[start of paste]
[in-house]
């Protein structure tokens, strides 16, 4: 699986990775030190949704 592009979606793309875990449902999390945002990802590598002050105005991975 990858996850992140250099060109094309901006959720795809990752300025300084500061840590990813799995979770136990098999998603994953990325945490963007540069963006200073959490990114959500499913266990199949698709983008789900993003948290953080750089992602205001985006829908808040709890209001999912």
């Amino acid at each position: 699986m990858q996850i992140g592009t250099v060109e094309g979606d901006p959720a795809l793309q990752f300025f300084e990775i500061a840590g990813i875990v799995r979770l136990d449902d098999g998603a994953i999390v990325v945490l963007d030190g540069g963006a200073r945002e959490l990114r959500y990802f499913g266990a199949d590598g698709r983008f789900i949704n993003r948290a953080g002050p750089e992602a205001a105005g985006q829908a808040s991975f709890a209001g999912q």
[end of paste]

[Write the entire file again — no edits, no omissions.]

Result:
[in-house]
């Protein structure tokens, strides 16, 4: 699986990775030190949704 592009979606793309875990449902999390945002990802590598002050105005991975 990858996850992140250099060109094309901006959720795809990752300025300084500061840590990813799995979770136990098999998603994953990325945490963007540069963006200073959490990114959500499913266990199949698709983008789900993003948290953080750089992602205001985006829908808040709890209001999912």
């Amino acid at each position: 699986m990858q996850i992140g592009t250099v060109e094309g979606d901006p959720a795809l793309q990752f300025f300084e990775i500061a840590g990813i875990v799995r979770l136990d449902d098999g998603a994953i999390v990325v945490l963007d030190g540069g963006a200073r945002e959490l990114r959500y990802f499913g266990a199949d590598g698709r983008f789900i949704n993003r948290a953080g002050p750089e992602a205001a105005g985006q829908a808040s991975f709890a209001g999912q």